Hello, my darklings!

Well, here we are at the end of February. It’s hard to believe we’re already nearly a quarter of the way into 2021. For today’s review, we’ll be looking at Heroic Fantasy Quarterly #47, and it’s seems so strange to think that the editors posted issue #46 this past November, but it feels like it was just last week.

There’s a lot to look forward to in issue #47, though. Along with three new, fresh short stories, there are also three poems, and some great artwork. As usual for these reviews, the original review focused on the three short stories, and was written for Tangent Online (see the original review here). However, I wanted to touch on the rest of the issue, too.

That said, I write a bit of poetry here and there, but I am far from being an expert in its nuances and analysis. So, bear with me.

The Poems

“Dragon’s Hoard” by Dawn Vogel is a quick, three-stanza piece comparing one’s love for and collection of books to that of a dragon’s hoard. On the surface, it might appear more accurate to say that the speaker is a dragon with a different idea of treasure than others of its kind but, looking deeper, I’d say it’s a touch meta. The author is talking about herself and a love for books, history, and knowledge rather than material goods. It’s a poem to which I can definitely relate, for sure.

In “Rabbit Foot,” Colleen Anderson discusses the use of items in sympathetic magic. In this case, it’s a rabbit foot, sought after by humans for good luck, but the foot obviously wasn’t that lucky for the rabbit. Anderson’s musings on the cruelty of it and similar practices is not without merit. Any seasoned praticitioner knows that the magic lies within themselves, not within an item.

“The Wind Through the Fields” by Aidan Redwing is a sad but enjoyable poem. Too often, I think, we forget that the tale of the battle may be exciting, but those that fought it had their own stories as well—stories that are often forgotten, ploughed under to make way for new lives.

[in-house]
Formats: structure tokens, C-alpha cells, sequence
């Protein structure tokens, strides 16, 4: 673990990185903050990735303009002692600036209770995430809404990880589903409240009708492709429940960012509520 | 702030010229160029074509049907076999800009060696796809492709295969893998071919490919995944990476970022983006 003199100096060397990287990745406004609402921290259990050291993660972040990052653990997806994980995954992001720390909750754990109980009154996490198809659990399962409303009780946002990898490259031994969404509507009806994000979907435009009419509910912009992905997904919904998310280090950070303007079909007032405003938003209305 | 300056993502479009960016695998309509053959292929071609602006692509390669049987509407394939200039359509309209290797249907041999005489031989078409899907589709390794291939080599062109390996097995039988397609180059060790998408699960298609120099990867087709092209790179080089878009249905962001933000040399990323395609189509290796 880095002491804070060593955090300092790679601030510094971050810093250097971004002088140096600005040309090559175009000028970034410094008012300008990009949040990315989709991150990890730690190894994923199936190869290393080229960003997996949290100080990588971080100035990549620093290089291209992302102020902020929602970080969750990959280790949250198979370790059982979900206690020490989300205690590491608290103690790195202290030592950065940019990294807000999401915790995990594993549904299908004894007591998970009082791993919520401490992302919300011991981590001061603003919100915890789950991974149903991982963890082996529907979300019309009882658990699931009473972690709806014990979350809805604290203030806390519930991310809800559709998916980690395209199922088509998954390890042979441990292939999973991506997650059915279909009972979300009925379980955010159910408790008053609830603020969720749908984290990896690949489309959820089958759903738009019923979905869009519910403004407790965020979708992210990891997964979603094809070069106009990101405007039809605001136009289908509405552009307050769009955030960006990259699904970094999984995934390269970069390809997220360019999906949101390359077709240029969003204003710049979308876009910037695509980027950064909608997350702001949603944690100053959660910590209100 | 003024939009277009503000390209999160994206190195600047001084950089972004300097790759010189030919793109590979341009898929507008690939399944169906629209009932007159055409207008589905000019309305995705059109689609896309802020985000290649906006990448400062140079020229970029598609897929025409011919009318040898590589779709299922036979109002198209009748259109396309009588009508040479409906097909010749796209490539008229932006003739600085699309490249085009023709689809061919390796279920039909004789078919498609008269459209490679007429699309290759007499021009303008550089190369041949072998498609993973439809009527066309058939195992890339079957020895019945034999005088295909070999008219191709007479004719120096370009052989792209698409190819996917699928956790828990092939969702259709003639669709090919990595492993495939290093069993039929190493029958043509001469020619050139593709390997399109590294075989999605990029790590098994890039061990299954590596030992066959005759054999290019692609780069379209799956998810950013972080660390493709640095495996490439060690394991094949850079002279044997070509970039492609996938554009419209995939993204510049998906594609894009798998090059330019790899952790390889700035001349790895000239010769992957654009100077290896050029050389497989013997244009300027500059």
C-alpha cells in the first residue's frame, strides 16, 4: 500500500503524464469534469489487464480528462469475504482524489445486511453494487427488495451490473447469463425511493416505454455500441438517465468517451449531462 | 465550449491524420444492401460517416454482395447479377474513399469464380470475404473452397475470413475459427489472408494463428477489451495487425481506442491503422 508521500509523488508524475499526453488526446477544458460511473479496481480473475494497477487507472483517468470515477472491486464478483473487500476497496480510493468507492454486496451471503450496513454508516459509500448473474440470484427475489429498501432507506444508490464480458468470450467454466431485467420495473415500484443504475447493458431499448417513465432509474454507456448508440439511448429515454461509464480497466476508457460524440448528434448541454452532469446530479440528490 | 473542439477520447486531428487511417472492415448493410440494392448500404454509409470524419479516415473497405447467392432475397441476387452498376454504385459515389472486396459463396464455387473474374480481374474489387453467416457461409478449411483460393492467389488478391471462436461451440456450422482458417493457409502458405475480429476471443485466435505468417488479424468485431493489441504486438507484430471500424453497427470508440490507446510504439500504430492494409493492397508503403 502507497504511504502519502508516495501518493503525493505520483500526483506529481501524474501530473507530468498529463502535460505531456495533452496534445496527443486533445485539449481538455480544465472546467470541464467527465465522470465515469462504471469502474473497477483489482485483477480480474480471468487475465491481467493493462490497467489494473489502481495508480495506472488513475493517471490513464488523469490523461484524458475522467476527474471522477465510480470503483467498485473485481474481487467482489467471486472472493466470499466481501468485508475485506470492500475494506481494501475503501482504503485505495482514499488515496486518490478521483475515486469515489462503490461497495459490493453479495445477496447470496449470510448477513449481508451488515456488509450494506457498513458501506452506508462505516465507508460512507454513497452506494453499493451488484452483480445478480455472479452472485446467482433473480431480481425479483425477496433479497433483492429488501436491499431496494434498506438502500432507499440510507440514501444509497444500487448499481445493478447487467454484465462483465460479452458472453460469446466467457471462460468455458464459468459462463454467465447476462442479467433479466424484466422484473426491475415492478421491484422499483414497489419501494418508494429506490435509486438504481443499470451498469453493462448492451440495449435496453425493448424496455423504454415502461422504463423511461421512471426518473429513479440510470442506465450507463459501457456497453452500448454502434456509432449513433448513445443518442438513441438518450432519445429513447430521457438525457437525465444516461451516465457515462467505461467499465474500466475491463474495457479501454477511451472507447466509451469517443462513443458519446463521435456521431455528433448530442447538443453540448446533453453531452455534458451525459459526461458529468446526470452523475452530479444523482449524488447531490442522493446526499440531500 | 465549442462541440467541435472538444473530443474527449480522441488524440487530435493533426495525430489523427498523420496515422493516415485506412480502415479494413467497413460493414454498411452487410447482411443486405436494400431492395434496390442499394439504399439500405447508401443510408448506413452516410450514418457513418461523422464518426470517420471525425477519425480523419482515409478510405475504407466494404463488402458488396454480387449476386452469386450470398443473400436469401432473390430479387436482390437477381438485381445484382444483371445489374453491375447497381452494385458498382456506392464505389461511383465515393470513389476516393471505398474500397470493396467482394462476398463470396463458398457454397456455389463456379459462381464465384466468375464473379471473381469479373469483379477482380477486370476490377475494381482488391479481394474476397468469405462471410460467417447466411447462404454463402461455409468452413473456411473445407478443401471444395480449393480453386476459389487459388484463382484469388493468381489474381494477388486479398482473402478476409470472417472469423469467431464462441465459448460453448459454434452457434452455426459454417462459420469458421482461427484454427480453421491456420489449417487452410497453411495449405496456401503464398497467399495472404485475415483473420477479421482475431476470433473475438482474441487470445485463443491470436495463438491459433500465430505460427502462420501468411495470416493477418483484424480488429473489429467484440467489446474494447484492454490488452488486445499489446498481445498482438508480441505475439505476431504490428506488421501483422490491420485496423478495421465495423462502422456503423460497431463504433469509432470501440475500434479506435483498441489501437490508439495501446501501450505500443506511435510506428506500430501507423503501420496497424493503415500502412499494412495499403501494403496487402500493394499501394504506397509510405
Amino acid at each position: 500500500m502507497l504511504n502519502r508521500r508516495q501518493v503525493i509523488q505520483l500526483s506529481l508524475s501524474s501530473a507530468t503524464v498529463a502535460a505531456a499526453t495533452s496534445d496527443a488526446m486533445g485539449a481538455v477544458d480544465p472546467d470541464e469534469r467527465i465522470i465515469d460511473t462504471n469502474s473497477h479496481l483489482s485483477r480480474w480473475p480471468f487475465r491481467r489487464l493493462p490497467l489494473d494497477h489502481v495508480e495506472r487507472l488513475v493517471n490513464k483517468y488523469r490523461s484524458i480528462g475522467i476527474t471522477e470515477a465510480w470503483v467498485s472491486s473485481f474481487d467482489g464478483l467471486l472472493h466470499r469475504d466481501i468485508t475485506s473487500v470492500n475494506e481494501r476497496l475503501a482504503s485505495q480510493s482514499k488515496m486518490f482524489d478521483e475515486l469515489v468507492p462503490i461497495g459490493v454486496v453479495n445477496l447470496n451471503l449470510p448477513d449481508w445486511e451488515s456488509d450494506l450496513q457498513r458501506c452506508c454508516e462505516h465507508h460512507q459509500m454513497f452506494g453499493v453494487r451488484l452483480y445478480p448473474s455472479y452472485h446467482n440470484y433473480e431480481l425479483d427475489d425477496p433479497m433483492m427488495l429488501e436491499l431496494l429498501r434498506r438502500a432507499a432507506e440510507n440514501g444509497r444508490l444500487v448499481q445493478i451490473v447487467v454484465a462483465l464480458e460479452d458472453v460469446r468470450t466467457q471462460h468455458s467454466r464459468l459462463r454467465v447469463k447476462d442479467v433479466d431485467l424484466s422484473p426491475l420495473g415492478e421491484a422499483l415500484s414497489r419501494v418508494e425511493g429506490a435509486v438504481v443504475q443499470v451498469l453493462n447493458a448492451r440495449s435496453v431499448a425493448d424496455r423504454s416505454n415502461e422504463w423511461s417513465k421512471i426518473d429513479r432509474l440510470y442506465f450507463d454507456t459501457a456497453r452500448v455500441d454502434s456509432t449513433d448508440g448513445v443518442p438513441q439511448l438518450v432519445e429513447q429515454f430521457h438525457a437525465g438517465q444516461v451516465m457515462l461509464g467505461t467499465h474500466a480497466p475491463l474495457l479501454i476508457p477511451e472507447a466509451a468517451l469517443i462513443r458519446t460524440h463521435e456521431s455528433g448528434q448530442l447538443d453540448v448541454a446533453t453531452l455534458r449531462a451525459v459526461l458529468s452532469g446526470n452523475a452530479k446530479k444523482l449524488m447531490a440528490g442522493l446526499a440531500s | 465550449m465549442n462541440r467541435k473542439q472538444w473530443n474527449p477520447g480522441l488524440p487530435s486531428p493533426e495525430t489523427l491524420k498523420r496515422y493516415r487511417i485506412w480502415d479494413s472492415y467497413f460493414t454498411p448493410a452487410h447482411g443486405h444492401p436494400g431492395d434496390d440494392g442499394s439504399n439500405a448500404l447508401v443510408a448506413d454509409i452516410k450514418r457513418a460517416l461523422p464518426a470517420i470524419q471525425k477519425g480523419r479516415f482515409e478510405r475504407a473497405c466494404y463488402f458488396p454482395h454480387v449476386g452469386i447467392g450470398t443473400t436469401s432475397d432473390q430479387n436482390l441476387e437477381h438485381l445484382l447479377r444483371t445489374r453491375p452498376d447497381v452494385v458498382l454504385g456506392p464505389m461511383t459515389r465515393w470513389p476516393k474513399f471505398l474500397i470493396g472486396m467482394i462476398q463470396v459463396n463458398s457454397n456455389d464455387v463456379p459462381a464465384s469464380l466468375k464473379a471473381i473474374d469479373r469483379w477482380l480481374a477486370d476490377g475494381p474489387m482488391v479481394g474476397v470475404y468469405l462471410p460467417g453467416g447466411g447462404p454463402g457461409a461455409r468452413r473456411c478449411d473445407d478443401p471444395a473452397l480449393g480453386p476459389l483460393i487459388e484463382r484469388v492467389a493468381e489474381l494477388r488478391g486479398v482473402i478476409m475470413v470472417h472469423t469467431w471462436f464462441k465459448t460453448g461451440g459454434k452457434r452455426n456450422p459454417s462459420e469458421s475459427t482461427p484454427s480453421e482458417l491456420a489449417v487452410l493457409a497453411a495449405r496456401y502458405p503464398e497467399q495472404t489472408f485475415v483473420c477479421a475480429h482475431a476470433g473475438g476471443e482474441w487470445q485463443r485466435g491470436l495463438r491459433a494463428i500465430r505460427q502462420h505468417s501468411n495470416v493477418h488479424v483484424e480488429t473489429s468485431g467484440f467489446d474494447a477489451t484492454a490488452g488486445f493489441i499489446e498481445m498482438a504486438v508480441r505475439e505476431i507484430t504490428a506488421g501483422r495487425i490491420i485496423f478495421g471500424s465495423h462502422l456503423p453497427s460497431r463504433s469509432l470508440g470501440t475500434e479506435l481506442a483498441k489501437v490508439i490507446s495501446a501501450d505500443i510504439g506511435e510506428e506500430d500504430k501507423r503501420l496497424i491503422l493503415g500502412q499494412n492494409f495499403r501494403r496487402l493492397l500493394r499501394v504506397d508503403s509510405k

The Stories

“The Medallion’s Song” by Ginny Patrick

Just a few short hours ago, slave girl Serena was granted her freedom by Lady Ima. Along with that document, Ima had also given her a singing medallion, one that Ima’s husband, Lord Avidan, was desperate to possess now that his wife was dead. Knowing that Avidan might not be willing to honor his wife’s wishes, Serena flees the castle and takes the medallion to an old charm merchant, Oved, who specializes in magical objects to find out its value. It might hold some small enchantment on it but, right now, she needs money. With Avidan’s men in pursuit, she must find a way out of the city and this medallion is it.

Although it’s not obvious at first, Patrick’s story is a tale of revenge—and a satisfying one, at that. I quite like the twist with the antagonist. It’s one I certainly did not see coming. The villain feels a tad formulaic at first but, as the reader learns more, he starts to make sense, especially given the social status of women in Patrick’s world. That said, I’m not fully invested in the paragraphs describing the legend behind Bethshera’s treasures. As a reader, I prefer social messages to be couched in subtext, not overtly stated. While I see how it fits into a world that severely oppresses women, the fabled sorceress’s rumored reasoning for creating her ensorcelled artifacts is a little too on the nose. In the context of the story, I get it—I just feel that it could have been more believably presented without coming across as a public service announcement. Either way, though, it’s still a great story.